A lovely, deeply felt book.

FROM A CHILD'S HEART

Thirteen subtly cadenced, accessible poems in an authentically childlike voice: messages confided to God as to a trusted friend.

Each reveals a telling hope, ambition ("I want to be / a credit to the human race"; or, "I don't want to get the chance / just `cause the color of my skin keeps me from fitting in...Give me the hardest step, I'll learn it. / Make me number one, Lord. I'll earn it"), internal debate ("I need a miracle...I should study...?...Then You'll help me remember what I've learned? / Well that sounds fair"), fear, plea ("Lord,/Please give my Grandma one more year...she's been my mom and dad as far back as memory goes / and she knows the ins and outs of being free inside"), or joy. The implicit advice is frequently bracing, but gracefully delivered and never overbearing. Joysmith's sensitive, realistic pastel drawings of pensive young African-Americans at work and play are beautifully composed and quietly luminous; now in various private collections, they date from 1984 to 1992.

A lovely, deeply felt book. (Poetry/Picture book. 6-12)

Pub Date: Oct. 1, 1993

ISBN: 0-940975-44-2

Page Count: 32

Publisher: N/A

Review Posted Online: May 20, 2010

Kirkus Reviews Issue: Oct. 15, 1993

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Poet Alexander deftly reveals the power of the format to pack an emotional punch.

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THE CROSSOVER

Basketball-playing twins find challenges to their relationship on and off the court as they cope with changes in their lives.

Josh Bell and his twin, Jordan, aka JB, are stars of their school basketball team. They are also successful students, since their educator mother will stand for nothing else. As the two middle schoolers move to a successful season, readers can see their differences despite the sibling connection. After all, Josh has dreadlocks and is quiet on court, and JB is bald and a trash talker. Their love of the sport comes from their father, who had also excelled in the game, though his championship was achieved overseas. Now, however, he does not have a job and seems to have health problems the parents do not fully divulge to the boys. The twins experience their first major rift when JB is attracted to a new girl in their school, and Josh finds himself without his brother. This novel in verse is rich in character and relationships. Most interesting is the family dynamic that informs so much of the narrative, which always reveals, never tells. While Josh relates the story, readers get a full picture of major and minor players. The basketball action provides energy and rhythm for a moving story.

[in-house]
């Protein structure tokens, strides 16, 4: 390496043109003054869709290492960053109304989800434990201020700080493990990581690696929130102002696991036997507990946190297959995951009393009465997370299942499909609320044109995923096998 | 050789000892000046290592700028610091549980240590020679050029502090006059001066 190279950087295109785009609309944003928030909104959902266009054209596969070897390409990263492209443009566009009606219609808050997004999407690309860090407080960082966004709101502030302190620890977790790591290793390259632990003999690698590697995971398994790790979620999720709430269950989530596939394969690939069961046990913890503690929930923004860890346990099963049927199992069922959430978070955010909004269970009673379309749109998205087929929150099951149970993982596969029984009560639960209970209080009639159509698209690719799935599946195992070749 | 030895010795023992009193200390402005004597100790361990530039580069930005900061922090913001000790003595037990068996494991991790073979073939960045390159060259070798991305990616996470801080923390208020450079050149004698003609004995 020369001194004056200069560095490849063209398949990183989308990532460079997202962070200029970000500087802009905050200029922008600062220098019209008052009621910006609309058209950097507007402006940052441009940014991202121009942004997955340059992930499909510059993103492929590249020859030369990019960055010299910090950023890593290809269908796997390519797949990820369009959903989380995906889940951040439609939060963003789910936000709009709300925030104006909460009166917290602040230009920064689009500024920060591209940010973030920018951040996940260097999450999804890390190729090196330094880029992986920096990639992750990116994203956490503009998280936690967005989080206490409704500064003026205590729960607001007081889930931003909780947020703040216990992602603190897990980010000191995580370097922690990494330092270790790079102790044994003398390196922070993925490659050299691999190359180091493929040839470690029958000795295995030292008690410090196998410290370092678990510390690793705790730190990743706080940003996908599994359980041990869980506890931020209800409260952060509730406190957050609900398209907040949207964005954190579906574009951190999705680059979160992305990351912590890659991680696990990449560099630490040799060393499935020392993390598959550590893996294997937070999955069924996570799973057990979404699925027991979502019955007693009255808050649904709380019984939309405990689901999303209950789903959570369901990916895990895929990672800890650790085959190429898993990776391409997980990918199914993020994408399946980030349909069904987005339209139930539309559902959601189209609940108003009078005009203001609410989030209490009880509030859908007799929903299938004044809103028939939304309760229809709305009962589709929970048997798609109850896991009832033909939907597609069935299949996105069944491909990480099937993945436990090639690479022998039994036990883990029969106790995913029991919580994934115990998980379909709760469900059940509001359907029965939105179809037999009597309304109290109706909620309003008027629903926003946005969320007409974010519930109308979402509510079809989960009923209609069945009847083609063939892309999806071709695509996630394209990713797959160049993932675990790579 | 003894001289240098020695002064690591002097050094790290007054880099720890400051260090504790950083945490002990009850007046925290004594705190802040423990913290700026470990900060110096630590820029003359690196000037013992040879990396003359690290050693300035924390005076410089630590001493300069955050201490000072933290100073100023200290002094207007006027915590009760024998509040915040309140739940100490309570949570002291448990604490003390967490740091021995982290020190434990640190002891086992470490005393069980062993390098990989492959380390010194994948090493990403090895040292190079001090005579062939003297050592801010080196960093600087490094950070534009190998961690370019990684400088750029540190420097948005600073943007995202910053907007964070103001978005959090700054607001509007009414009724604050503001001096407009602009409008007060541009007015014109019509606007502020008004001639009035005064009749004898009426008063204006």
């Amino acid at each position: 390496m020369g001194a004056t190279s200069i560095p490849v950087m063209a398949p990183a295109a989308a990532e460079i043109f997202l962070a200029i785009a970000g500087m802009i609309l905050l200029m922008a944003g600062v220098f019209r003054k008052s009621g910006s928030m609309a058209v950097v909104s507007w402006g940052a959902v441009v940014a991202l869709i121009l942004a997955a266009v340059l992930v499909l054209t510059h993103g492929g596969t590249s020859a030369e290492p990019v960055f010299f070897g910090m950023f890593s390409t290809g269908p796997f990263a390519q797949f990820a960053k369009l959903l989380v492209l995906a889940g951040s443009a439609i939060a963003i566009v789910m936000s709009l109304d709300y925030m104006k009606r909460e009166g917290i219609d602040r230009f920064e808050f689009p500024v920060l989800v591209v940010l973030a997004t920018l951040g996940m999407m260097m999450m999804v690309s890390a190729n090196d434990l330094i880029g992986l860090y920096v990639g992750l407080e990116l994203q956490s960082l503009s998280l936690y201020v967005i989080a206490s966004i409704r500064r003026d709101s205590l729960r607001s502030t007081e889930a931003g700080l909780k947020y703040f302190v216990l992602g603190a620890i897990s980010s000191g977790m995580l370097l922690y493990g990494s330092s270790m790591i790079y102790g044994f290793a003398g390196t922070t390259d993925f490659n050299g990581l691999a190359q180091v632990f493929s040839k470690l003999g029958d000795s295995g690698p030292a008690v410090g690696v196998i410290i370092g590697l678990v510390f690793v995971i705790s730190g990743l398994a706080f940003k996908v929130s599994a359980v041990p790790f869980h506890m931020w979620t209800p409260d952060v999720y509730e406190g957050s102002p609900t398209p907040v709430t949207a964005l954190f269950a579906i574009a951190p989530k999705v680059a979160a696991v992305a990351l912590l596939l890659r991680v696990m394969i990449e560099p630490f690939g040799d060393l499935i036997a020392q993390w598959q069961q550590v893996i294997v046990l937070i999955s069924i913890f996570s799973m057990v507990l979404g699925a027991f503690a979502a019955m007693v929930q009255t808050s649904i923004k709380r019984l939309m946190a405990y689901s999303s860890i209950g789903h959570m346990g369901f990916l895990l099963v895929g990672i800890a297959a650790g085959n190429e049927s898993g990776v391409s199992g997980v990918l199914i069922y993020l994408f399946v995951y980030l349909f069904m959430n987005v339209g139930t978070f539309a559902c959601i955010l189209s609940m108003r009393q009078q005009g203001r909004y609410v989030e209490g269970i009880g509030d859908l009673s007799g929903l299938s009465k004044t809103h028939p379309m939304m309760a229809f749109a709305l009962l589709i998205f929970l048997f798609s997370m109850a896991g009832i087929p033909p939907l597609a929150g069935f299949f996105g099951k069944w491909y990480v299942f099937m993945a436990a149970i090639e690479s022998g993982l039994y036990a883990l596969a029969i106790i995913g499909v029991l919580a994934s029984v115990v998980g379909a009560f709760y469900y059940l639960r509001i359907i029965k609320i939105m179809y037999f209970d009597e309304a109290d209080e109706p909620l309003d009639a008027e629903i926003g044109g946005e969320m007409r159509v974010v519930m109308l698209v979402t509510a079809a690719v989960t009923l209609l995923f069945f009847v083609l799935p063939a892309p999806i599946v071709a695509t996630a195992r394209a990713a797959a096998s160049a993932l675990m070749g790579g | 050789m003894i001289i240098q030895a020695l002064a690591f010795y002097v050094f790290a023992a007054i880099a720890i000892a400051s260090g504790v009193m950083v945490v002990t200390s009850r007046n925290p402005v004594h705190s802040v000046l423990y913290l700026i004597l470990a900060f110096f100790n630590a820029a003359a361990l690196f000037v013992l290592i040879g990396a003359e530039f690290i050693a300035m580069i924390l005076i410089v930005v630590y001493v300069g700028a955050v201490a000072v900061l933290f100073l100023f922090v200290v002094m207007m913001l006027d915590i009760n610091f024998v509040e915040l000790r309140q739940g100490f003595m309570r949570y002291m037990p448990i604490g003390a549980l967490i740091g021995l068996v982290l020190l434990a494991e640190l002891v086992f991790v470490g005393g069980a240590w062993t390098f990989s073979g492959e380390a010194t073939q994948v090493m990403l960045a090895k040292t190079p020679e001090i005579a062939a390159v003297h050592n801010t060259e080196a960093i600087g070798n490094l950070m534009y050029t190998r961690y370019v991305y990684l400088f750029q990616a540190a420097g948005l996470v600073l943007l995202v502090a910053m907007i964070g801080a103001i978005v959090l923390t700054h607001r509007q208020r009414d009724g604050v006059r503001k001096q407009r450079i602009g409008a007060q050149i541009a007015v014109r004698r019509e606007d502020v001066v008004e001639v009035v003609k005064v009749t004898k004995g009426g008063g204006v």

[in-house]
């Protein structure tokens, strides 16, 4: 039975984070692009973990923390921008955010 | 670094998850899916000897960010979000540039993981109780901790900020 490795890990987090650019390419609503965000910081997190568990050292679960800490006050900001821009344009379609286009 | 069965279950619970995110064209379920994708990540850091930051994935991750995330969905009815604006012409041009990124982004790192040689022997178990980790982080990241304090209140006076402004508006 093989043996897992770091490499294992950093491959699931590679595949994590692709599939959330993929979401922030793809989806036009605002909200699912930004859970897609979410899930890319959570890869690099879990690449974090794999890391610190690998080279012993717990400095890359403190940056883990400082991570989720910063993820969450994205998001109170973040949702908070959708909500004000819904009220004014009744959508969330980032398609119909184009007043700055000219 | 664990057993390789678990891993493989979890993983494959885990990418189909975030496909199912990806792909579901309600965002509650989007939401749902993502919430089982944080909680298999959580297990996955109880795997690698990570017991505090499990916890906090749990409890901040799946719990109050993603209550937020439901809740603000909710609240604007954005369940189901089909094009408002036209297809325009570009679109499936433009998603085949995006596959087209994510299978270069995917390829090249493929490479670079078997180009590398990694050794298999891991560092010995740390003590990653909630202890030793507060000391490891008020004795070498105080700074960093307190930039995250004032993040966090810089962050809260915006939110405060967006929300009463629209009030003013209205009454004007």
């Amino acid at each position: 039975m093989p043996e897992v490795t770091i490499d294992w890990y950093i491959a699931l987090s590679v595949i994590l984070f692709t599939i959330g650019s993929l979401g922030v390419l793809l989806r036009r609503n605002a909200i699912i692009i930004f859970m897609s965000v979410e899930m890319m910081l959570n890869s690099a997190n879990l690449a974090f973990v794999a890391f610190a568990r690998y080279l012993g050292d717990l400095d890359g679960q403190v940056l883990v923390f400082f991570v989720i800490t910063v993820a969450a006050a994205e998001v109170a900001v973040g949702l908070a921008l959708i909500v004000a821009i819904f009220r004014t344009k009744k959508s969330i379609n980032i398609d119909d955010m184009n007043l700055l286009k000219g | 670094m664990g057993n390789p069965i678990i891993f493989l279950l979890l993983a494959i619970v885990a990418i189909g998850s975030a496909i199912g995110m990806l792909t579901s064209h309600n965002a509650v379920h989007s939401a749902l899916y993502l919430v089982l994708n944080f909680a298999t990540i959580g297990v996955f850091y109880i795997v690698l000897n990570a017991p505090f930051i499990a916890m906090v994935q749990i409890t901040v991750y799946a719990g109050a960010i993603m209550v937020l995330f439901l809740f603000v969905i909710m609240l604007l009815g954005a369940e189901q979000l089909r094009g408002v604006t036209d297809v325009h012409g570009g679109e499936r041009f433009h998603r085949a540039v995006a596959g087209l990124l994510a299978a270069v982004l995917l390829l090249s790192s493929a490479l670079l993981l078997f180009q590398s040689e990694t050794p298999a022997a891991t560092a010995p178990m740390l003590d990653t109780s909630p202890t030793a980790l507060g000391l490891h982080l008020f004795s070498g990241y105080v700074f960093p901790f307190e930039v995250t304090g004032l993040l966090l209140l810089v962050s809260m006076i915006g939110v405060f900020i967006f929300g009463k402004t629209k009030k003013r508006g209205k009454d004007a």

Poet Alexander deftly reveals the power of the format to pack an emotional punch. (Verse fiction. 9-12)

Pub Date: March 18, 2014

ISBN: 978-0-544-10771-7

Page Count: 240

Publisher: HMH Books

Review Posted Online: Dec. 18, 2013

Kirkus Reviews Issue: Jan. 15, 2014

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VISITING LANGSTON

A little girl is going with her daddy to visit the home of Langston Hughes. She too is a poet who writes about the loves of her life—her mommy and daddy, hip-hop, hopscotch, and double-dutch, but decidedly not kissing games. Langston is her inspiration because his poems make her “dreams run wild.” In simple, joyful verse Perdomo tells of this “Harlem girl” from “Harlem world” whose loving, supportive father tells her she is “Langston’s genius child.” The author’s own admiration for Hughes’s artistry and accomplishments is clearly felt in the voice of this glorious child. Langston’s spirit is a gentle presence throughout the description of his East 127th Street home and his method of composing his poetry sitting by the window. The presentation is stunning. Each section of the poem is part of a two-page spread. Text, in yellow, white, or black, is placed either within the illustrations or in large blocks of color along side them. The last page of text is a compilation of titles of Hughes’s poems printed in shades of gray in a myriad of fonts. Collier’s (Martin’s Big Words, 2001, etc.) brilliantly complex watercolor-and-collage illustrations provide the perfect visual complement to the work. From the glowing vitality of the little girl, to the vivid scenes of jazz-age Harlem, to the compelling portrait of Langston at work, to the reverential peak into Langston’s home, the viewer’s eye is constantly drawn to intriguing bits and pieces while never losing the sense of the whole. In this year of Langston Hughes’s centennial, this work does him great honor. (Poetry. 6-10)

Pub Date: Feb. 1, 2001

ISBN: 0-8050-6744-2

Page Count: 32

Publisher: Henry Holt

Review Posted Online: May 20, 2010

Kirkus Reviews Issue: Feb. 1, 2002

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